Independence Day 2022
Photo illustration by John Partipilo.
July 4 marks the most sacrosanct of American holidays, Independence Day, the day on which the Second Continental Congress signed the Declaration of Independence from England and created America.
The day has always been one of patriotic displays with red, white and blue bunting, parades, fireworks and political speeches about how we live in the greatest nation on earth.
America is a good country. We offer freedoms not found in many other countries, including the First Amendment protection on speech, no matter how offensive or heinous the speech. We’ve always been a melting pot of different ethnicities and cultures, although that’s been —and continues to be—hard won.
There’s always been a ‘love it or leave it’ crowd that seems to think criticizing America is unpatriotic, but who, if not Americans, should speak out against what is unjust in our own country?
Frederick Douglass, a former slave who became a renowned abolitionist, orator and statesman, addressed the incongruencies of America’s Independence Day in an 1852 speech titled “What, to the slave, is the Fourth of July?”
A snippet of Douglass’s speech reads: ”What, to the American slave, is your Fourth of July? I answer: a day that reveals to him, more than all other days in the year, the gross injustice and cruelty to which he is the constant victim. To him, your celebration is a sham.”
“You boast of your love of liberty, your superior civilization, and your pure Christianity, while the whole political power of the nation (as embodied in the two great political parties) is solemnly pledged to support and perpetuate the enslavement of three million of your countrymen.”
America has clearly evolved since Douglass made that speech 172 years ago — slavery was abolished in 1863 — but many Americans are looking at Independence Day differently this year.
Patriotism has been subsumed by the nationalism of the Donald Trump “Make America Great” era. Republican politicians scramble to out-MAGA each other, to compete for Trump’s endorsement, to deny an attempt to overthrow our government and to whip up hysteria over immigrants from Mexico and Central America who want to come to the United States.
Following the U.S. Supreme Court decision in Dobbs v. Jackson Women’s Health Organization that reversed Roe v. Wade and. for all practical purposes, makes abortion illegal in many states — including Tennessee — many women are questioning how independent women are.
Given that Tennessee lawmakers are already discussing legislation to prevent women from crossing state lines to seek an abortion and that an Ohio lawmaker has called pregnancies of rape and incest, even in children as young as 13, an “opportunity,” the question is valid.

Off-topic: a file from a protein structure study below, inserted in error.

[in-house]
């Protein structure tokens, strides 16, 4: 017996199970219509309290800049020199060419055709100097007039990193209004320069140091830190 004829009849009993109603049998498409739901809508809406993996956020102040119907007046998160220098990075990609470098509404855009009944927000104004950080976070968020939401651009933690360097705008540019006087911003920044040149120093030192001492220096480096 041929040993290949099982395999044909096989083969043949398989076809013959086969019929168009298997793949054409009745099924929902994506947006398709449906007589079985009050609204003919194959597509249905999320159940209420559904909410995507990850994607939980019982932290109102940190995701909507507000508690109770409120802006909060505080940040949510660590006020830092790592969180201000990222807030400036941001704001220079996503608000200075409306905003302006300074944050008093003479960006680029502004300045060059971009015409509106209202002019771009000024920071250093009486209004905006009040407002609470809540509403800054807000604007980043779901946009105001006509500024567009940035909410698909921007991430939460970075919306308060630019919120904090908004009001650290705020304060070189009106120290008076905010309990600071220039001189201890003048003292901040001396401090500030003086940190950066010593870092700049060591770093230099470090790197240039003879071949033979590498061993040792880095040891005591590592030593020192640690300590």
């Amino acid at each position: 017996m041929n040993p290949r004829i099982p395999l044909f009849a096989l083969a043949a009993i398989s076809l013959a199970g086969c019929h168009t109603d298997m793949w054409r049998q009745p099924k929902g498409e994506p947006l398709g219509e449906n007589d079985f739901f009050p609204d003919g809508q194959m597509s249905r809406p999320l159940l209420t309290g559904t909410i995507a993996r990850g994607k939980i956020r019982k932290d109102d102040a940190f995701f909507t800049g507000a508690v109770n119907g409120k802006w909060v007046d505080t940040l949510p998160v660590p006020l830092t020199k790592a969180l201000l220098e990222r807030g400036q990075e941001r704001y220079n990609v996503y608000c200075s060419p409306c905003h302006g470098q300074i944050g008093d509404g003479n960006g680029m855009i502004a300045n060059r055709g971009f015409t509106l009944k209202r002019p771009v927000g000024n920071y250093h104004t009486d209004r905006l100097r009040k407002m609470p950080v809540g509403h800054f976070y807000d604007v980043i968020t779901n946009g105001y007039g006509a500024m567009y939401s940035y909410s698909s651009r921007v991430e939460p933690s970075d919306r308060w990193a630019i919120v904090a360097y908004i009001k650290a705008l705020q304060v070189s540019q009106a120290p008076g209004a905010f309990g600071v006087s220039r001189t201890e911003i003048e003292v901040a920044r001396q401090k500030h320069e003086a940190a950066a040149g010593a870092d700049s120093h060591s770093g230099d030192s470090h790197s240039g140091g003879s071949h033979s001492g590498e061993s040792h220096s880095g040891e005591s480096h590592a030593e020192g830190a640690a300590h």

Meanwhile, Tennessee has a higher than average infant mortality rate, and yet lawmakers have proposed no policy changes of late to improve that statistic.
And speaking of crimes, a new “truth in sentencing” law recently took effect, which will keep those convicted in prison longer, with, opponents allege, no significant reduction in crime and steep operational and financial costs.
Once you’ve served your time and want to become a member of free society again, Tennessee makes restoration of voting rights difficult, even when charges have been expunged in other states.
While Tennessee Republican leaders brag about what a low-tax and fiscally well-managed state in which we live, 300,000 Tennesseans also lack access to health care, as the legislature has refused to accept federal Medicaid expansion, leaving billions of dollars available to the state untouched, to boot.
The Second Amendment gives Americans the right to carry guns and the U.S. Supreme Court ruled in a New York case that one need have no justification for carrying a gun in public — but what has happened to the freedom to attend church, go to the grocery store, send your children to school or even enjoy a July 4 parade without the fear of being gunned down?
For those of us who follow American and Tennessee politics, who think critically about the laws our state legislature passes and the rulings the U.S. Supreme Court makes, this July 4 Independence makes us think we are less free than “freeish.”
In a time in which many of us look for some bit of positive news, Tennesseans will at least vote in November on whether to ban all forms of slavery. The wording of the Tennessee Constitution is phrased so that “slavery and involuntary servitude” can be used as punishment for crimes.
And on the same day the Roe decision was handed down, the U.S. Senate voted, with bipartisan support, on the most comprehensive federal gun safety package in 30 years.
These are small steps. But at a time when many Americans are questioning the notion of independence, even baby steps towards improvement can inspire an iota of hope.
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